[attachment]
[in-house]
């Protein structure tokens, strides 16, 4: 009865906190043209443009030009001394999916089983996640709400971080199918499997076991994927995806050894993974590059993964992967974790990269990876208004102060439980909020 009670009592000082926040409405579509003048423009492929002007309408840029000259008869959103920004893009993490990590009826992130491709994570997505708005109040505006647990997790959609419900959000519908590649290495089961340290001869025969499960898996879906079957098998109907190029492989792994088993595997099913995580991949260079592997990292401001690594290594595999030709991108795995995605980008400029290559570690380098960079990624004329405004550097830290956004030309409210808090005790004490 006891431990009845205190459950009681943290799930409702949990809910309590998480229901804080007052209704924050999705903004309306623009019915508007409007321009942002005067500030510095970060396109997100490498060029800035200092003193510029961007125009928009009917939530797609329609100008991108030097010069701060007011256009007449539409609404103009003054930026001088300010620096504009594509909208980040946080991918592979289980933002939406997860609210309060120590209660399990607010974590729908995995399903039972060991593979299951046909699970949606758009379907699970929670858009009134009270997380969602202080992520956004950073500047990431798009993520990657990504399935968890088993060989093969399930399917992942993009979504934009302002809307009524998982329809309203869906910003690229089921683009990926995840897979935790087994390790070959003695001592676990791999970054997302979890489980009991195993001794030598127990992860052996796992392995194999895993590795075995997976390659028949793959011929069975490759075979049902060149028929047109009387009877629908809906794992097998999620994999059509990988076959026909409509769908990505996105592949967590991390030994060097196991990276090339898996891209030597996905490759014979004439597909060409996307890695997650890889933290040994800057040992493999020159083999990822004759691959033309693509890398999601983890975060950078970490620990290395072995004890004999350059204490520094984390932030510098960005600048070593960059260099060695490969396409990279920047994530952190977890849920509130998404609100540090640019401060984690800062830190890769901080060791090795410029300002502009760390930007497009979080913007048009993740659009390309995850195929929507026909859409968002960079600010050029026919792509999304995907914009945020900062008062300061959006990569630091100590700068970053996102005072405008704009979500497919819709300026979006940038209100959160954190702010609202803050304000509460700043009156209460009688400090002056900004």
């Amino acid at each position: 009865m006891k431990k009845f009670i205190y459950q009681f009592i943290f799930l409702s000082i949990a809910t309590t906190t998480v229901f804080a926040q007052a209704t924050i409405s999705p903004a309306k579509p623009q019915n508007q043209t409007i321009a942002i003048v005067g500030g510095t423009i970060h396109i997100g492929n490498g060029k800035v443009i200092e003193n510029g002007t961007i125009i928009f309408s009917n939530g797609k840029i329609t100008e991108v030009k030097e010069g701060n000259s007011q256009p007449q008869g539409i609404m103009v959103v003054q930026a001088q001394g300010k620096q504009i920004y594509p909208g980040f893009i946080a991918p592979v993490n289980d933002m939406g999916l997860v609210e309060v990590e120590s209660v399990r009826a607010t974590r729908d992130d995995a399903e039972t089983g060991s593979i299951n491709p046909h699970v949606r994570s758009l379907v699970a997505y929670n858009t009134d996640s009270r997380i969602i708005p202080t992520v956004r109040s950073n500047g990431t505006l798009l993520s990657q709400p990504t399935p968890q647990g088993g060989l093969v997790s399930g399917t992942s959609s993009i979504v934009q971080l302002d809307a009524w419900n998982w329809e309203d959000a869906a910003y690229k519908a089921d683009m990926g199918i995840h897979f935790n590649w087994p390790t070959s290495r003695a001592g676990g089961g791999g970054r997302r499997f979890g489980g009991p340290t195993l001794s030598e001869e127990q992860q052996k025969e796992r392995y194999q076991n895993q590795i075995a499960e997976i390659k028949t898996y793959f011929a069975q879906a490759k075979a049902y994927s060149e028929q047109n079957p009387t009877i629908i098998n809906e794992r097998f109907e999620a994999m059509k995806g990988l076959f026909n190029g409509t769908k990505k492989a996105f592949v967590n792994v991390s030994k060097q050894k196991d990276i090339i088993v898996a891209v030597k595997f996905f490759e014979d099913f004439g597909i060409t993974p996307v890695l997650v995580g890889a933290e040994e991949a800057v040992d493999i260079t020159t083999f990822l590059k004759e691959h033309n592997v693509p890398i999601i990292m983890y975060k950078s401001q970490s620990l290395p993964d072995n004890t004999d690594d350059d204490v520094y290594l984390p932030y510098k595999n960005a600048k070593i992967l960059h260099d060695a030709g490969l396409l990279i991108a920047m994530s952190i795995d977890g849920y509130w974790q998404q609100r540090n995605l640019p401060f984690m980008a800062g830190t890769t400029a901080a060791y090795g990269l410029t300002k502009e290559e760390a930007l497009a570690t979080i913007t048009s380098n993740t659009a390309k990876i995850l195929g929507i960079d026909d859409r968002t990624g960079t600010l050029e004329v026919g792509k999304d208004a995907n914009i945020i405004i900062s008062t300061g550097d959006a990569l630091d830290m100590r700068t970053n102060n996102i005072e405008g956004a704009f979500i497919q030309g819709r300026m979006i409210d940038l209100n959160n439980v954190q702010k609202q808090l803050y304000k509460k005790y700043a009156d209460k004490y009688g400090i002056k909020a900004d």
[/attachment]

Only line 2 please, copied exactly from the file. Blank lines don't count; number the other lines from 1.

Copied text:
């Protein structure tokens, strides 16, 4: 009865906190043209443009030009001394999916089983996640709400971080199918499997076991994927995806050894993974590059993964992967974790990269990876208004102060439980909020 009670009592000082926040409405579509003048423009492929002007309408840029000259008869959103920004893009993490990590009826992130491709994570997505708005109040505006647990997790959609419900959000519908590649290495089961340290001869025969499960898996879906079957098998109907190029492989792994088993595997099913995580991949260079592997990292401001690594290594595999030709991108795995995605980008400029290559570690380098960079990624004329405004550097830290956004030309409210808090005790004490 006891431990009845205190459950009681943290799930409702949990809910309590998480229901804080007052209704924050999705903004309306623009019915508007409007321009942002005067500030510095970060396109997100490498060029800035200092003193510029961007125009928009009917939530797609329609100008991108030097010069701060007011256009007449539409609404103009003054930026001088300010620096504009594509909208980040946080991918592979289980933002939406997860609210309060120590209660399990607010974590729908995995399903039972060991593979299951046909699970949606758009379907699970929670858009009134009270997380969602202080992520956004950073500047990431798009993520990657990504399935968890088993060989093969399930399917992942993009979504934009302002809307009524998982329809309203869906910003690229089921683009990926995840897979935790087994390790070959003695001592676990791999970054997302979890489980009991195993001794030598127990992860052996796992392995194999895993590795075995997976390659028949793959011929069975490759075979049902060149028929047109009387009877629908809906794992097998999620994999059509990988076959026909409509769908990505996105592949967590991390030994060097196991990276090339898996891209030597996905490759014979004439597909060409996307890695997650890889933290040994800057040992493999020159083999990822004759691959033309693509890398999601983890975060950078970490620990290395072995004890004999350059204490520094984390932030510098960005600048070593960059260099060695490969396409990279920047994530952190977890849920509130998404609100540090640019401060984690800062830190890769901080060791090795410029300002502009760390930007497009979080913007048009993740659009390309995850195929929507026909859409968002960079600010050029026919792509999304995907914009945020900062008062300061959006990569630091100590700068970053996102005072405008704009979500497919819709300026979006940038209100959160954190702010609202803050304000509460700043009156209460009688400090002056900004």